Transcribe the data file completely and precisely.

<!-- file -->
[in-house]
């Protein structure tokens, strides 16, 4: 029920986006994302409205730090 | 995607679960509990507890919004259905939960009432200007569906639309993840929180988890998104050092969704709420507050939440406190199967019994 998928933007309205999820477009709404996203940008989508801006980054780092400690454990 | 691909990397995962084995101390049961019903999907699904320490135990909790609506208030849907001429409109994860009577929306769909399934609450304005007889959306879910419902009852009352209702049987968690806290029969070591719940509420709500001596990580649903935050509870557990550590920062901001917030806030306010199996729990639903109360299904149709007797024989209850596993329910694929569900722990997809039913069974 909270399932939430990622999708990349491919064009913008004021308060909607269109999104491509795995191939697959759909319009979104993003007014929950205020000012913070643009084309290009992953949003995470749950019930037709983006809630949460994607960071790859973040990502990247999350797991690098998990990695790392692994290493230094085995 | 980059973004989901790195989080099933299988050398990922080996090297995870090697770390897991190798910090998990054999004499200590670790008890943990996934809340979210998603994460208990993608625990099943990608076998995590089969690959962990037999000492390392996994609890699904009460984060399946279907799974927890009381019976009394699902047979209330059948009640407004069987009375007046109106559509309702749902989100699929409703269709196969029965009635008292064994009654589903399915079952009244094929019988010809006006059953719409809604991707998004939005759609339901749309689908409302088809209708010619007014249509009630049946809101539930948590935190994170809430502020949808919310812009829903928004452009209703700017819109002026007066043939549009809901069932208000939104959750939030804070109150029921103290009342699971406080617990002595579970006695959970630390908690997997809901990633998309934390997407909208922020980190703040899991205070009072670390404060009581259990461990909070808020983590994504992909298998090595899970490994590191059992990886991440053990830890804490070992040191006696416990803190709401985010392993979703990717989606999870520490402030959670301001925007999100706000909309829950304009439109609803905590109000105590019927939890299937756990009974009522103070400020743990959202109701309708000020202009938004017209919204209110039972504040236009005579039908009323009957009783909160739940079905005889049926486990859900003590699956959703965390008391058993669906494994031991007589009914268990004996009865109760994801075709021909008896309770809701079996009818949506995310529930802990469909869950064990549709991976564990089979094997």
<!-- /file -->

[in-house]
């Protein structure tokens, strides 16, 4: 029920986006994302409205730090 | 995607679960509990507890919004259905939960009432200007569906639309993840929180988890998104050092969704709420507050939440406190199967019994 998928933007309205999820477009709404996203940008989508801006980054780092400690454990 | 691909990397995962084995101390049961019903999907699904320490135990909790609506208030849907001429409109994860009577929306769909399934609450304005007889959306879910419902009852009352209702049987968690806290029969070591719940509420709500001596990580649903935050509870557990550590920062901001917030806030306010199996729990639903109360299904149709007797024989209850596993329910694929569900722990997809039913069974 909270399932939430990622999708990349491919064009913008004021308060909607269109999104491509795995191939697959759909319009979104993003007014929950205020000012913070643009084309290009992953949003995470749950019930037709983006809630949460994607960071790859973040990502990247999350797991690098998990990695790392692994290493230094085995 | 980059973004989901790195989080099933299988050398990922080996090297995870090697770390897991190798910090998990054999004499200590670790008890943990996934809340979210998603994460208990993608625990099943990608076998995590089969690959962990037999000492390392996994609890699904009460984060399946279907799974927890009381019976009394699902047979209330059948009640407004069987009375007046109106559509309702749902989100699929409703269709196969029965009635008292064994009654589903399915079952009244094929019988010809006006059953719409809604991707998004939005759609339901749309689908409302088809209708010619007014249509009630049946809101539930948590935190994170809430502020949808919310812009829903928004452009209703700017819109002026007066043939549009809901069932208000939104959750939030804070109150029921103290009342699971406080617990002595579970006695959970630390908690997997809901990633998309934390997407909208922020980190703040899991205070009072670390404060009581259990461990909070808020983590994504992909298998090595899970490994590191059992990886991440053990830890804490070992040191006696416990803190709401985010392993979703990717989606999870520490402030959670301001925007999100706000909309829950304009439109609803905590109000105590019927939890299937756990009974009522103070400020743990959202109701309708000020202009938004017209919204209110039972504040236009005579039908009323009957009783909160739940079905005889049926486990859900003590699956959703965390008391058993669906494994031991007589009914268990004996009865109760994801075709021909008896309770809701079996009818949506995310529930802990469909869950064990549709991976564990089979094997």